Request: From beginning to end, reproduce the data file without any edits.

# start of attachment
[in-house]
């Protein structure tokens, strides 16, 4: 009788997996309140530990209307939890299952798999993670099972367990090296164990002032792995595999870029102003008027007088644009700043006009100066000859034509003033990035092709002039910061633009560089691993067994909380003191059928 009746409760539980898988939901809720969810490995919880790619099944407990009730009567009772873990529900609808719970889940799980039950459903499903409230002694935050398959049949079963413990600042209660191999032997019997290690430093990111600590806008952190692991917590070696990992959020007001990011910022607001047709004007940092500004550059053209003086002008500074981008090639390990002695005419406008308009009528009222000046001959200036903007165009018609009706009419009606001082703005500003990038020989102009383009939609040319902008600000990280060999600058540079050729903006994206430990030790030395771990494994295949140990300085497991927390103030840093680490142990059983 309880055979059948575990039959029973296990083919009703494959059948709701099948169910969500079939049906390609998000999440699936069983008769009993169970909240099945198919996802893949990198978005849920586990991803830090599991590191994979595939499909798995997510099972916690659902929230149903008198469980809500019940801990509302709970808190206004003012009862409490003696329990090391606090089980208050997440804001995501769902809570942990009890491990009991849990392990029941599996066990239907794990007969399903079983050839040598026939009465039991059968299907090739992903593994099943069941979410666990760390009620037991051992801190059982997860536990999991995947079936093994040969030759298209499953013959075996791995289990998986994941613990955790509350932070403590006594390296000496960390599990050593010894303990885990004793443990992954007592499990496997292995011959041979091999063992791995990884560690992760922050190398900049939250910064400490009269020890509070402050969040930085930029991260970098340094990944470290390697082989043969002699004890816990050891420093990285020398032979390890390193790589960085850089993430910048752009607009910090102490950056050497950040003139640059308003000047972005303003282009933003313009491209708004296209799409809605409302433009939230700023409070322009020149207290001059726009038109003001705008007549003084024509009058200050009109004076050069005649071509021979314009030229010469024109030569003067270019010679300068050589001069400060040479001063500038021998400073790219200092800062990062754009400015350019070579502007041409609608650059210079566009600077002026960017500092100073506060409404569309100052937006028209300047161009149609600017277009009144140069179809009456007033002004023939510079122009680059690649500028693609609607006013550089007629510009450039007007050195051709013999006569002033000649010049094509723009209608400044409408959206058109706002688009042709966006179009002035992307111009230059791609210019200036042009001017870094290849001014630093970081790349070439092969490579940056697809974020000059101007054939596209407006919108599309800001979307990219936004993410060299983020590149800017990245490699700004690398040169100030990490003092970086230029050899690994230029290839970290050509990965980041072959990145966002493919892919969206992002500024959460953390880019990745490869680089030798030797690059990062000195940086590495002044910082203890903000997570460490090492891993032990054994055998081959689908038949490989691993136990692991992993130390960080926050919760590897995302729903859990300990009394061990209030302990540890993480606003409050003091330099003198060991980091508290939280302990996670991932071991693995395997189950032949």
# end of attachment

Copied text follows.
[in-house]
């Protein structure tokens, strides 16, 4: 009788997996309140530990209307939890299952798999993670099972367990090296164990002032792995595999870029102003008027007088644009700043006009100066000859034509003033990035092709002039910061633009560089691993067994909380003191059928 009746409760539980898988939901809720969810490995919880790619099944407990009730009567009772873990529900609808719970889940799980039950459903499903409230002694935050398959049949079963413990600042209660191999032997019997290690430093990111600590806008952190692991917590070696990992959020007001990011910022607001047709004007940092500004550059053209003086002008500074981008090639390990002695005419406008308009009528009222000046001959200036903007165009018609009706009419009606001082703005500003990038020989102009383009939609040319902008600000990280060999600058540079050729903006994206430990030790030395771990494994295949140990300085497991927390103030840093680490142990059983 309880055979059948575990039959029973296990083919009703494959059948709701099948169910969500079939049906390609998000999440699936069983008769009993169970909240099945198919996802893949990198978005849920586990991803830090599991590191994979595939499909798995997510099972916690659902929230149903008198469980809500019940801990509302709970808190206004003012009862409490003696329990090391606090089980208050997440804001995501769902809570942990009890491990009991849990392990029941599996066990239907794990007969399903079983050839040598026939009465039991059968299907090739992903593994099943069941979410666990760390009620037991051992801190059982997860536990999991995947079936093994040969030759298209499953013959075996791995289990998986994941613990955790509350932070403590006594390296000496960390599990050593010894303990885990004793443990992954007592499990496997292995011959041979091999063992791995990884560690992760922050190398900049939250910064400490009269020890509070402050969040930085930029991260970098340094990944470290390697082989043969002699004890816990050891420093990285020398032979390890390193790589960085850089993430910048752009607009910090102490950056050497950040003139640059308003000047972005303003282009933003313009491209708004296209799409809605409302433009939230700023409070322009020149207290001059726009038109003001705008007549003084024509009058200050009109004076050069005649071509021979314009030229010469024109030569003067270019010679300068050589001069400060040479001063500038021998400073790219200092800062990062754009400015350019070579502007041409609608650059210079566009600077002026960017500092100073506060409404569309100052937006028209300047161009149609600017277009009144140069179809009456007033002004023939510079122009680059690649500028693609609607006013550089007629510009450039007007050195051709013999006569002033000649010049094509723009209608400044409408959206058109706002688009042709966006179009002035992307111009230059791609210019200036042009001017870094290849001014630093970081790349070439092969490579940056697809974020000059101007054939596209407006919108599309800001979307990219936004993410060299983020590149800017990245490699700004690398040169100030990490003092970086230029050899690994230029290839970290050509990965980041072959990145966002493919892919969206992002500024959460953390880019990745490869680089030798030797690059990062000195940086590495002044910082203890903000997570460490090492891993032990054994055998081959689908038949490989691993136990692991992993130390960080926050919760590897995302729903859990300990009394061990209030302990540890993480606003409050003091330099003198060991980091508290939280302990996670991932071991693995395997189950032949």